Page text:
24/7: A Resource For Working Parents
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Negotiating Independence with Teens
Independence is one of the biggest issues working parents with teenagers must grapple with. Teens want it, and often demand it. And parents want teens to become independent, fully functioning responsible adults… eventually. What we disagree on is the schedule. Teens are capable and creative, but we know that their brains are not fully developed until they are in their 20s. Thus, navigating teens’ quest for independence involves a lot of negotiating. Here are some ideas about how to communicate with teenagers about independence, whether it’s about curfews, house rules or how high-school students are managing their online learning this coming school year.
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"What a great resource, covering practical and sensitive professional matters, for psychologists trying to manage the challenges of work-life balance! I can't wait to share this work with my team and colleagues."
Dr. Emily Selby-Nelson Director of Behavioral Health - Cabin Creek Health Systems
Also, CLICK HERE some podcast series 24/7: The Working Parent which provides listeners with expert advice from leading psychologists Dr. Robin Alter, Dr. Ester Cole and Dr. Rebecca Pillai Riddell. "These are terrific and should be widely accessible to parents. So comprehensive, thoughtful and clearly articulated...really like the format." Dr. Lenora Butler The CEO of Volunteer Readers Program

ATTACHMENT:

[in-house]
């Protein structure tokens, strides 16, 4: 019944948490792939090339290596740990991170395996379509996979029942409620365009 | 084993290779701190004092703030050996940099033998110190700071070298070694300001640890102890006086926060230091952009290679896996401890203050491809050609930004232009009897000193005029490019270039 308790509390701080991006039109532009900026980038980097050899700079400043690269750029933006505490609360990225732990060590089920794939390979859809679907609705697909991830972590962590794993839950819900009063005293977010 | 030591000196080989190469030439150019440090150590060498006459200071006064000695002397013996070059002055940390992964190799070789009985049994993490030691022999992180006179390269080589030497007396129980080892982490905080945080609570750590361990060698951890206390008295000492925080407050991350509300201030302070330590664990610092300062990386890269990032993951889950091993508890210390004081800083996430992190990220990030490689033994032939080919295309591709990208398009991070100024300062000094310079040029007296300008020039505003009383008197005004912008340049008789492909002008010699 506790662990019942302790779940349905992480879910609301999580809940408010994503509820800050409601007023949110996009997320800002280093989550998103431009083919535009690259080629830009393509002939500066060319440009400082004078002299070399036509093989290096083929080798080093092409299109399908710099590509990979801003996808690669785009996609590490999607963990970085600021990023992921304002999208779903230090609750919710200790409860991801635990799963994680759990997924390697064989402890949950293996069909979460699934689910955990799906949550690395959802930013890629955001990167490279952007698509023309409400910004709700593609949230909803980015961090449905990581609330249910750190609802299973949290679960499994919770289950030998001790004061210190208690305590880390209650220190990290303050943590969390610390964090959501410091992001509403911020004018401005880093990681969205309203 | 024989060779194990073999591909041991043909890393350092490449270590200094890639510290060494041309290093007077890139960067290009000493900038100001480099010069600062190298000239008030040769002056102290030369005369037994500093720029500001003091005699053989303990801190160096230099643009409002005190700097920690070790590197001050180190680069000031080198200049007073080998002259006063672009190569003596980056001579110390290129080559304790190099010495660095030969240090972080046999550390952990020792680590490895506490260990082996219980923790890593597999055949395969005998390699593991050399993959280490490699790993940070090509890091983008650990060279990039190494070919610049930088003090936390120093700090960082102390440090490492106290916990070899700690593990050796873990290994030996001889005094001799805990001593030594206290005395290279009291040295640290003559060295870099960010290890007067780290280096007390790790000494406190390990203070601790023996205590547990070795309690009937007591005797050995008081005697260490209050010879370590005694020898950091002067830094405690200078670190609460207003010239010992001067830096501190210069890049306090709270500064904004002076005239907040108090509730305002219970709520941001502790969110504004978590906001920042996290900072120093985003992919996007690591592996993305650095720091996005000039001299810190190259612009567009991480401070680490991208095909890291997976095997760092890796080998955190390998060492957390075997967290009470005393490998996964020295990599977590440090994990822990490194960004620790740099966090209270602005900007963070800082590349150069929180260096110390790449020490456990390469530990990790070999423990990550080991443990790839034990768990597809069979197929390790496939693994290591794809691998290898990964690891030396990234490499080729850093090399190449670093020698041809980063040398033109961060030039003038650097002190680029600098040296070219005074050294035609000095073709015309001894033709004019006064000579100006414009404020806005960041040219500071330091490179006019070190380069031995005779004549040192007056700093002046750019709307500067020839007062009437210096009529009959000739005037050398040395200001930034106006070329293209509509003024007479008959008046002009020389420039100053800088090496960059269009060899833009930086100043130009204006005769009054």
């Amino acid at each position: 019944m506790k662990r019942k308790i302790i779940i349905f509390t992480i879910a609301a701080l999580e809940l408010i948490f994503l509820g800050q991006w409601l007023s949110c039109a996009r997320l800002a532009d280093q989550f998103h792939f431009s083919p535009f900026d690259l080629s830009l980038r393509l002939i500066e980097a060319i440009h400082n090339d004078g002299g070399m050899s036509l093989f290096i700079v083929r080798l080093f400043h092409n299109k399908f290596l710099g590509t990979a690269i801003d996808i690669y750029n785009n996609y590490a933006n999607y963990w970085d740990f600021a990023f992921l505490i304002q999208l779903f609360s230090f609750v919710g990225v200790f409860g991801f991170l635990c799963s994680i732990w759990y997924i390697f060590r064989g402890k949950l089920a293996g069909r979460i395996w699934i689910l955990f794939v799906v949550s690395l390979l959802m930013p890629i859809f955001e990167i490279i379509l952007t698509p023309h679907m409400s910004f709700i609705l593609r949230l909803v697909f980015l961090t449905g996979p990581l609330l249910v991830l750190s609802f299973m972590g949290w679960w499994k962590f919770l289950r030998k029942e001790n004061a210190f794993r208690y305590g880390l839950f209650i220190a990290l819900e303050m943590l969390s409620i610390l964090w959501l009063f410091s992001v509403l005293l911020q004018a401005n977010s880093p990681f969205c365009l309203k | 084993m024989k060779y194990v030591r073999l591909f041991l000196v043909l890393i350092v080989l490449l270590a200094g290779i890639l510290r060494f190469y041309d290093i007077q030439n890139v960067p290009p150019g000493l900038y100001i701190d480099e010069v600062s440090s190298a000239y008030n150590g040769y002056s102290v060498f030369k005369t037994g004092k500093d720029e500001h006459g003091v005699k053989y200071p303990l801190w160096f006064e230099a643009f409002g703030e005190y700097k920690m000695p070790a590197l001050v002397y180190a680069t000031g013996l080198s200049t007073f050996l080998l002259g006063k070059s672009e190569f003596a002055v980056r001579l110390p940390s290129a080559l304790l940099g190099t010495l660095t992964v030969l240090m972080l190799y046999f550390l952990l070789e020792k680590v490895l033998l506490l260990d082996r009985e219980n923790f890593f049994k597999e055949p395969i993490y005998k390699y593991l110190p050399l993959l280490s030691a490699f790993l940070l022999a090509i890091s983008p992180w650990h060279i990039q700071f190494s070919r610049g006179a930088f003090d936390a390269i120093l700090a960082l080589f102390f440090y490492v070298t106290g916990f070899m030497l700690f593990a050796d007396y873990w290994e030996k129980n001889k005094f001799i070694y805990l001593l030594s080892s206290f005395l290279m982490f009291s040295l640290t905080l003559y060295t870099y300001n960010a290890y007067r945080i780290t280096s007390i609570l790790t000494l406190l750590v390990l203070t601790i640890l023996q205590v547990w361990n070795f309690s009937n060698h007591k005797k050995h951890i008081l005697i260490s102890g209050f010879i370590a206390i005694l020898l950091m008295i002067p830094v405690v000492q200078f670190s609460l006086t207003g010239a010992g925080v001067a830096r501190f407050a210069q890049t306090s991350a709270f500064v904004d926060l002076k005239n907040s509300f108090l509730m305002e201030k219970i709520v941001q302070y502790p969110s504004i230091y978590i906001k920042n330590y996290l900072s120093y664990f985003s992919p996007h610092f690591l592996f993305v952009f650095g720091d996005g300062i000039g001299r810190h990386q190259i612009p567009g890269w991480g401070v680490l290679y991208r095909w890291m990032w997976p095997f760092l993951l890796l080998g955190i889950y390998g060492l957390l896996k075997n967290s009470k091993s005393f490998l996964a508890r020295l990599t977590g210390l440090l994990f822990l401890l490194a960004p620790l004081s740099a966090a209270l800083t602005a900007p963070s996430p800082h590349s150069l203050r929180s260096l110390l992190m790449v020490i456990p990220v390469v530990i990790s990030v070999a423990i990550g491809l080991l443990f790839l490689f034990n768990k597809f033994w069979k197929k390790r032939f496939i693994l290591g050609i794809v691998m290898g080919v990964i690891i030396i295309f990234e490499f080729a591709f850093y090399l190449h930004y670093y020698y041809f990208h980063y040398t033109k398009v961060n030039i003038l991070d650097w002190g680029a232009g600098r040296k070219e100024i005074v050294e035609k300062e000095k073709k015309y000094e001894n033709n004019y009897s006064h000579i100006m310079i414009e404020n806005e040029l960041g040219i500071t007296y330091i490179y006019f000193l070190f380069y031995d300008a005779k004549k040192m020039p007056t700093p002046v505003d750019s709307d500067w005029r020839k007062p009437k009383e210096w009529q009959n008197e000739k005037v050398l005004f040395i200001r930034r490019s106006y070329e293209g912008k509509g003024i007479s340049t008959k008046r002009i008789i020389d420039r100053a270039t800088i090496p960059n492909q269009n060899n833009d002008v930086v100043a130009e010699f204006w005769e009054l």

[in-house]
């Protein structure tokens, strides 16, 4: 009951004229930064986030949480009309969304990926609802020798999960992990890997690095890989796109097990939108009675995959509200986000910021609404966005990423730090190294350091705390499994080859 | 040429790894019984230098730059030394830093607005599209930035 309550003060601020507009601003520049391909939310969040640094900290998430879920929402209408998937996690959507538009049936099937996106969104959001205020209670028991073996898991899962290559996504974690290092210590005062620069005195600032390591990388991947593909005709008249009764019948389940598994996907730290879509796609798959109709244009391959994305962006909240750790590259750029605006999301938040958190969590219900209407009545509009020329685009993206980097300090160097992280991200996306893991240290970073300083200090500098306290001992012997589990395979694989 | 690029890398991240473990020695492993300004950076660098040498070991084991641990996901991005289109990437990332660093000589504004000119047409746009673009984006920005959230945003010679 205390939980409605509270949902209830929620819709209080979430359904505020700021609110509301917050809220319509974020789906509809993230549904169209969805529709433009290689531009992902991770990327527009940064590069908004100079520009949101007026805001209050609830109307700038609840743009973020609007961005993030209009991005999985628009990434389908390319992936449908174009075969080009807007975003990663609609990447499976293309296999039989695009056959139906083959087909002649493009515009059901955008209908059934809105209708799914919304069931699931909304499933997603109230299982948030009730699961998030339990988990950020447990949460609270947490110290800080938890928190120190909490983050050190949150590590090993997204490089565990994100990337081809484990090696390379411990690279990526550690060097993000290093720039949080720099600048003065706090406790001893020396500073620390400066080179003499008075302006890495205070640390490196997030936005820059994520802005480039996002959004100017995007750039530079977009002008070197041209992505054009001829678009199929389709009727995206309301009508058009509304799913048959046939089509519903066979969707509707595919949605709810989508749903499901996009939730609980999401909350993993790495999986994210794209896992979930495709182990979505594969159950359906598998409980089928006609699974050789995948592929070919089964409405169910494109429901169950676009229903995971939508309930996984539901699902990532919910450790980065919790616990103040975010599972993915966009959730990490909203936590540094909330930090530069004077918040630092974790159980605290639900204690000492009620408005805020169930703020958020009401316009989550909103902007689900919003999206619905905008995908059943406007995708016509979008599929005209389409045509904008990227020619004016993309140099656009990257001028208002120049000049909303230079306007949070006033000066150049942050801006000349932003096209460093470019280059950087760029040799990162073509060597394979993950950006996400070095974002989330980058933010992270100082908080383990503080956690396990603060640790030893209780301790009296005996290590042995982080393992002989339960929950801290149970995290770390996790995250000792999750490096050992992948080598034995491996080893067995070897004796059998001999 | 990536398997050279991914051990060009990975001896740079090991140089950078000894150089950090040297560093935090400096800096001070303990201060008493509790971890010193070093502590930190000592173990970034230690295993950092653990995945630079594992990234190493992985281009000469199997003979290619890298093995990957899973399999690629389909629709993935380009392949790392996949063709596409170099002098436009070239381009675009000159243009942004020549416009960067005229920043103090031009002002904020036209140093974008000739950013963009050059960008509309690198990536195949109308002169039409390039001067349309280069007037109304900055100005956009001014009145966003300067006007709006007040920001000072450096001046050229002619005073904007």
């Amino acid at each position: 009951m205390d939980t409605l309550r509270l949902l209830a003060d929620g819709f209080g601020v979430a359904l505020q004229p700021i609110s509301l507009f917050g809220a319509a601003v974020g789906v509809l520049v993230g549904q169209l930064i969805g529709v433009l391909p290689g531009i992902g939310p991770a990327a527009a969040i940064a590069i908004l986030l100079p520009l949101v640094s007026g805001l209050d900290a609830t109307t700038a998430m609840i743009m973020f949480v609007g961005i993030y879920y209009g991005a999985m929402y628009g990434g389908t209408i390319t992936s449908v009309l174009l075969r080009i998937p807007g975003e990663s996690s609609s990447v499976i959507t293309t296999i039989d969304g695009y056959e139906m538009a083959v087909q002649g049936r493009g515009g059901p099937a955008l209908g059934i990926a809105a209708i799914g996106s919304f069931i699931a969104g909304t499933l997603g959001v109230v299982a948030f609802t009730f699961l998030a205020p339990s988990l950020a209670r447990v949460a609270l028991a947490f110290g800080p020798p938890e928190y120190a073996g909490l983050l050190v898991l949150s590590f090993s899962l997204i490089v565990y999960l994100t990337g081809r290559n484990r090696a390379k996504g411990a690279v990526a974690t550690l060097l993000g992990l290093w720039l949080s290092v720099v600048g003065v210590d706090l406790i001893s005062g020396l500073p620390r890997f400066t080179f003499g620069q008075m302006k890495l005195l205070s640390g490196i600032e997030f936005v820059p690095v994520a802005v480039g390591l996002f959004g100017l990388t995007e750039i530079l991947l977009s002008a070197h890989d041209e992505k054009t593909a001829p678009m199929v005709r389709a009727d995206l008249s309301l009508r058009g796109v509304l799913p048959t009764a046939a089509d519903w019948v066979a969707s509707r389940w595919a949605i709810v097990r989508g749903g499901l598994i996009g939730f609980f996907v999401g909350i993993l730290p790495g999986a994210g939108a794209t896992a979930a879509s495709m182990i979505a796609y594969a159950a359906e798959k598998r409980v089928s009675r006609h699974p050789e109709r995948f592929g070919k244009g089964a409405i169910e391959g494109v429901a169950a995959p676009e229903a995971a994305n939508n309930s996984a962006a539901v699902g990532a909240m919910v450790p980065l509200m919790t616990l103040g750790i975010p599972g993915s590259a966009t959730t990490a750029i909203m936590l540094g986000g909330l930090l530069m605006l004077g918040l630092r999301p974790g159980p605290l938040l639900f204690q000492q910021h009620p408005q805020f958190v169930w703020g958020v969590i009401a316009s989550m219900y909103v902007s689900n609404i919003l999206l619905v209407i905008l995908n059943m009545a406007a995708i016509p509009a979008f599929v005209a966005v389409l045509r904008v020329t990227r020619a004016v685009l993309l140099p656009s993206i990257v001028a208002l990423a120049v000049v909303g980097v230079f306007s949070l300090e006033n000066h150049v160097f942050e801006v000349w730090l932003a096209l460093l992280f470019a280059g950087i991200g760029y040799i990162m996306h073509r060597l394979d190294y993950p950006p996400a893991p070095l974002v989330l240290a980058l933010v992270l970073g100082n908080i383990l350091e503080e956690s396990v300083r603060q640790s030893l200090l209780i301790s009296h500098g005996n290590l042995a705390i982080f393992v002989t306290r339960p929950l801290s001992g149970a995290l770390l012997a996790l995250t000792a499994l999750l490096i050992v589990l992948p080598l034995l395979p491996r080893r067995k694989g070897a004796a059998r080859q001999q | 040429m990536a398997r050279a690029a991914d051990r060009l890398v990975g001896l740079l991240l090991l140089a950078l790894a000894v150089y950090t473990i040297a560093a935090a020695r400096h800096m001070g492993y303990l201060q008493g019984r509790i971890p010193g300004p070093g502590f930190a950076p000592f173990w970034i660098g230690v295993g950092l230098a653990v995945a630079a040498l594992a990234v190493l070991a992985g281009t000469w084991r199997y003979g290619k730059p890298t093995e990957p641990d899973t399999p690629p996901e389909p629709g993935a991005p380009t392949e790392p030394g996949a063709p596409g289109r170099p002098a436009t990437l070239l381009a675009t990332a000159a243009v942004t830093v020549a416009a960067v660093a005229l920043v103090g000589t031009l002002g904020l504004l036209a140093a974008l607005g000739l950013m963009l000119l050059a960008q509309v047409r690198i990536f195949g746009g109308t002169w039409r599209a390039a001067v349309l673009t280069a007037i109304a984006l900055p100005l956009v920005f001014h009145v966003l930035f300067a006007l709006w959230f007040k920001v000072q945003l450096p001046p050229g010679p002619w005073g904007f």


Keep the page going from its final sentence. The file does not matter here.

Welcome to 24/7: A Resource for Working Parents. We are proud to offer this resource that provides information and strategies that support the psychological health of working parents and their children. We appreciate and recognize the challenges for at-home parents and while this resource was designed to address needs articulated by those juggling work and family, at-home parents may find some of these strategies and tips useful as well.
The information and suggestions presented here is based on the best, up-to-date psychological knowledge. Some of the ideas and strategies may reflect things you already know or have thought about. If so, that’s good! It means you are already using some of the best, tried and true. Keep in mind that sometimes, in the midst of a busy family life, as we just try to get through each day, we can lose sight of some of the basics that help us be the good parents. So, along with perhaps introducing some ideas that are new to you, we think it’s important to be reminded about what we already know.
If you do decide that you need to make some substantial changes in your lifestyle or parenting, remember that the road to positive change often starts with one small, but successful step. We suggest you start with one or two modest changes or new strategies that are doable for you. Then try to build on each small success. Good luck on your journey.